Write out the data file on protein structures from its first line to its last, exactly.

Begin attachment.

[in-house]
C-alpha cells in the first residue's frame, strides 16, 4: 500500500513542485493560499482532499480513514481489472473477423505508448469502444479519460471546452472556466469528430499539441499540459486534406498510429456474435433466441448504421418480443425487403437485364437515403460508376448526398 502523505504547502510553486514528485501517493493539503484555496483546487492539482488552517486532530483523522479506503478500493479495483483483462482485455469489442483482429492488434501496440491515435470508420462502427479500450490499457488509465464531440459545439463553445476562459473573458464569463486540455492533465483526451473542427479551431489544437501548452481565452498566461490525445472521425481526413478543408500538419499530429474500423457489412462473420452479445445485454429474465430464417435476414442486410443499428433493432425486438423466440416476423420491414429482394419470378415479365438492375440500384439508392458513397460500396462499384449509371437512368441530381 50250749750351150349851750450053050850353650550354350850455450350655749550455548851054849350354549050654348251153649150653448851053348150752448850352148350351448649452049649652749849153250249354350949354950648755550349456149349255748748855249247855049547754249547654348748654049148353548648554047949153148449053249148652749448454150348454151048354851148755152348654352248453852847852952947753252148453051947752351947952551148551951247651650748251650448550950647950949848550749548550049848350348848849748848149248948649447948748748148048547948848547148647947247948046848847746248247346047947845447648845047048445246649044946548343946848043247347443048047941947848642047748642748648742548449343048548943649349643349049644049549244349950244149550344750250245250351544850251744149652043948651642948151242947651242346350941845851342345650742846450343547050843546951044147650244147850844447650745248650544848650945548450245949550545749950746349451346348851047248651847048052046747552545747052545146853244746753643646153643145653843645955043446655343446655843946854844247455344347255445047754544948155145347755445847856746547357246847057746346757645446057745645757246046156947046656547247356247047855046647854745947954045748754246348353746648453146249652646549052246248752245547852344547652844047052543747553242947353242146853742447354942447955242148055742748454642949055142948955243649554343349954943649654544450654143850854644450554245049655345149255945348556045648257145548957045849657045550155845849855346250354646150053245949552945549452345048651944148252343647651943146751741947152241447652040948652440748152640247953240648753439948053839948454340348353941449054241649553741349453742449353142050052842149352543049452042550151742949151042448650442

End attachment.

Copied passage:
[in-house]
C-alpha cells in the first residue's frame, strides 16, 4: 500500500513542485493560499482532499480513514481489472473477423505508448469502444479519460471546452472556466469528430499539441499540459486534406498510429456474435433466441448504421418480443425487403437485364437515403460508376448526398 502523505504547502510553486514528485501517493493539503484555496483546487492539482488552517486532530483523522479506503478500493479495483483483462482485455469489442483482429492488434501496440491515435470508420462502427479500450490499457488509465464531440459545439463553445476562459473573458464569463486540455492533465483526451473542427479551431489544437501548452481565452498566461490525445472521425481526413478543408500538419499530429474500423457489412462473420452479445445485454429474465430464417435476414442486410443499428433493432425486438423466440416476423420491414429482394419470378415479365438492375440500384439508392458513397460500396462499384449509371437512368441530381 50250749750351150349851750450053050850353650550354350850455450350655749550455548851054849350354549050654348251153649150653448851053348150752448850352148350351448649452049649652749849153250249354350949354950648755550349456149349255748748855249247855049547754249547654348748654049148353548648554047949153148449053249148652749448454150348454151048354851148755152348654352248453852847852952947753252148453051947752351947952551148551951247651650748251650448550950647950949848550749548550049848350348848849748848149248948649447948748748148048547948848547148647947247948046848847746248247346047947845447648845047048445246649044946548343946848043247347443048047941947848642047748642748648742548449343048548943649349643349049644049549244349950244149550344750250245250351544850251744149652043948651642948151242947651242346350941845851342345650742846450343547050843546951044147650244147850844447650745248650544848650945548450245949550545749950746349451346348851047248651847048052046747552545747052545146853244746753643646153643145653843645955043446655343446655843946854844247455344347255445047754544948155145347755445847856746547357246847057746346757645446057745645757246046156947046656547247356247047855046647854745947954045748754246348353746648453146249652646549052246248752245547852344547652844047052543747553242947353242146853742447354942447955242148055742748454642949055142948955243649554343349954943649654544450654143850854644450554245049655345149255945348556045648257145548957045849657045550155845849855346250354646150053245949552945549452345048651944148252343647651943146751741947152241447652040948652440748152640247953240648753439948053839948454340348353941449054241649553741349453742449353142050052842149352543049452042550151742949151042448650442